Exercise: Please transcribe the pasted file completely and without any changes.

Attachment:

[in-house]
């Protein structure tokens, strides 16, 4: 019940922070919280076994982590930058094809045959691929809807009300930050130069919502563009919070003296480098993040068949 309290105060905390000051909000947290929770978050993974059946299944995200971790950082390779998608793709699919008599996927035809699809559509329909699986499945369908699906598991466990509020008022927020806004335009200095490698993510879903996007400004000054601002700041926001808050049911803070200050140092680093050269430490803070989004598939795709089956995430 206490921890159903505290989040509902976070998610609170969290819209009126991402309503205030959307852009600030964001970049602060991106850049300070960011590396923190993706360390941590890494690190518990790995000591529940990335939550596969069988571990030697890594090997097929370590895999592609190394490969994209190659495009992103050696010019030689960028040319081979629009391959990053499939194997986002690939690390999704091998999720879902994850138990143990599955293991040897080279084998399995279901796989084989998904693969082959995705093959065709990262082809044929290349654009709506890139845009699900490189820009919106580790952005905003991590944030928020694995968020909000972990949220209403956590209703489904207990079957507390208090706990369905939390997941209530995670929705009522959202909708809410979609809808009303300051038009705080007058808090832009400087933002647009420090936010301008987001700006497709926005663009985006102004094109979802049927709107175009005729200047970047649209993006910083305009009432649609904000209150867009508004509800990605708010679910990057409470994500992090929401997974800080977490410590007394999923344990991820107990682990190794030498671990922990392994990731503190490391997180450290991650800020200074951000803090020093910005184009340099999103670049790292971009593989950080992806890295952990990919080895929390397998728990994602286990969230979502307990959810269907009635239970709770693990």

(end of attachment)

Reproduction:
[in-house]
């Protein structure tokens, strides 16, 4: 019940922070919280076994982590930058094809045959691929809807009300930050130069919502563009919070003296480098993040068949 309290105060905390000051909000947290929770978050993974059946299944995200971790950082390779998608793709699919008599996927035809699809559509329909699986499945369908699906598991466990509020008022927020806004335009200095490698993510879903996007400004000054601002700041926001808050049911803070200050140092680093050269430490803070989004598939795709089956995430 206490921890159903505290989040509902976070998610609170969290819209009126991402309503205030959307852009600030964001970049602060991106850049300070960011590396923190993706360390941590890494690190518990790995000591529940990335939550596969069988571990030697890594090997097929370590895999592609190394490969994209190659495009992103050696010019030689960028040319081979629009391959990053499939194997986002690939690390999704091998999720879902994850138990143990599955293991040897080279084998399995279901796989084989998904693969082959995705093959065709990262082809044929290349654009709506890139845009699900490189820009919106580790952005905003991590944030928020694995968020909000972990949220209403956590209703489904207990079957507390208090706990369905939390997941209530995670929705009522959202909708809410979609809808009303300051038009705080007058808090832009400087933002647009420090936010301008987001700006497709926005663009985006102004094109979802049927709107175009005729200047970047649209993006910083305009009432649609904000209150867009508004509800990605708010679910990057409470994500992090929401997974800080977490410590007394999923344990991820107990682990190794030498671990922990392994990731503190490391997180450290991650800020200074951000803090020093910005184009340099999103670049790292971009593989950080992806890295952990990919080895929390397998728990994602286990969230979502307990959810269907009635239970709770693990």